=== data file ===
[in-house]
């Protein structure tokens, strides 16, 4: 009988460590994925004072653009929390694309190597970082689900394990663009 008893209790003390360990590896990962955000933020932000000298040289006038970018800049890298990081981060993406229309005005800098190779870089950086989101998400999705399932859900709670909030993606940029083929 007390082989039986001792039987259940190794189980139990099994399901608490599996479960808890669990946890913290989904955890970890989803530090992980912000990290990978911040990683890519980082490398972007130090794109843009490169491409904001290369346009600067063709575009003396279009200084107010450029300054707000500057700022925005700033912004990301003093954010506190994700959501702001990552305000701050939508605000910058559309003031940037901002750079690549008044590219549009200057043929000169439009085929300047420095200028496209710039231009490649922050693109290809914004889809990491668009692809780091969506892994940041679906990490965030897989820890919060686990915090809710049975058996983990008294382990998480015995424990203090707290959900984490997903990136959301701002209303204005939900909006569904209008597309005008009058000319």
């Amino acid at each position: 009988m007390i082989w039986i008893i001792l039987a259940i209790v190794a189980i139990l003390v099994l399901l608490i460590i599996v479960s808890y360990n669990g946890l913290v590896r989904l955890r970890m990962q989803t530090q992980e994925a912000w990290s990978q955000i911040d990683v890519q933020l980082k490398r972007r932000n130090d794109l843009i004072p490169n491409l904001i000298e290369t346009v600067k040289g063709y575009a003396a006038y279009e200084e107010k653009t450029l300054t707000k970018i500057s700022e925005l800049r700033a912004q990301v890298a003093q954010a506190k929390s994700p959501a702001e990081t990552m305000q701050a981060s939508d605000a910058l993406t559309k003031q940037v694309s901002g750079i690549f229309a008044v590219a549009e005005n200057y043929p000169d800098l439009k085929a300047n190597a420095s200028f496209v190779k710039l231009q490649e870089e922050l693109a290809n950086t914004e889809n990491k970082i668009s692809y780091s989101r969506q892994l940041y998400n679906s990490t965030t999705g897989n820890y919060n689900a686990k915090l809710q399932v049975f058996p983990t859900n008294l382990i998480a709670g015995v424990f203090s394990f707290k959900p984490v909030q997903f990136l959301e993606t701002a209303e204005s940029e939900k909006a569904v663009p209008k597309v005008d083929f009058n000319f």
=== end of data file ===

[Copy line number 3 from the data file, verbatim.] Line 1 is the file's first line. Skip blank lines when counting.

């Amino acid at each position: 009988m007390i082989w039986i008893i001792l039987a259940i209790v190794a189980i139990l003390v099994l399901l608490i460590i599996v479960s808890y360990n669990g946890l913290v590896r989904l955890r970890m990962q989803t530090q992980e994925a912000w990290s990978q955000i911040d990683v890519q933020l980082k490398r972007r932000n130090d794109l843009i004072p490169n491409l904001i000298e290369t346009v600067k040289g063709y575009a003396a006038y279009e200084e107010k653009t450029l300054t707000k970018i500057s700022e925005l800049r700033a912004q990301v890298a003093q954010a506190k929390s994700p959501a702001e990081t990552m305000q701050a981060s939508d605000a910058l993406t559309k003031q940037v694309s901002g750079i690549f229309a008044v590219a549009e005005n200057y043929p000169d800098l439009k085929a300047n190597a420095s200028f496209v190779k710039l231009q490649e870089e922050l693109a290809n950086t914004e889809n990491k970082i668009s692809y780091s989101r969506q892994l940041y998400n679906s990490t965030t999705g897989n820890y919060n689900a686990k915090l809710q399932v049975f058996p983990t859900n008294l382990i998480a709670g015995v424990f203090s394990f707290k959900p984490v909030q997903f990136l959301e993606t701002a209303e204005s940029e939900k909006a569904v663009p209008k597309v005008d083929f009058n000319f």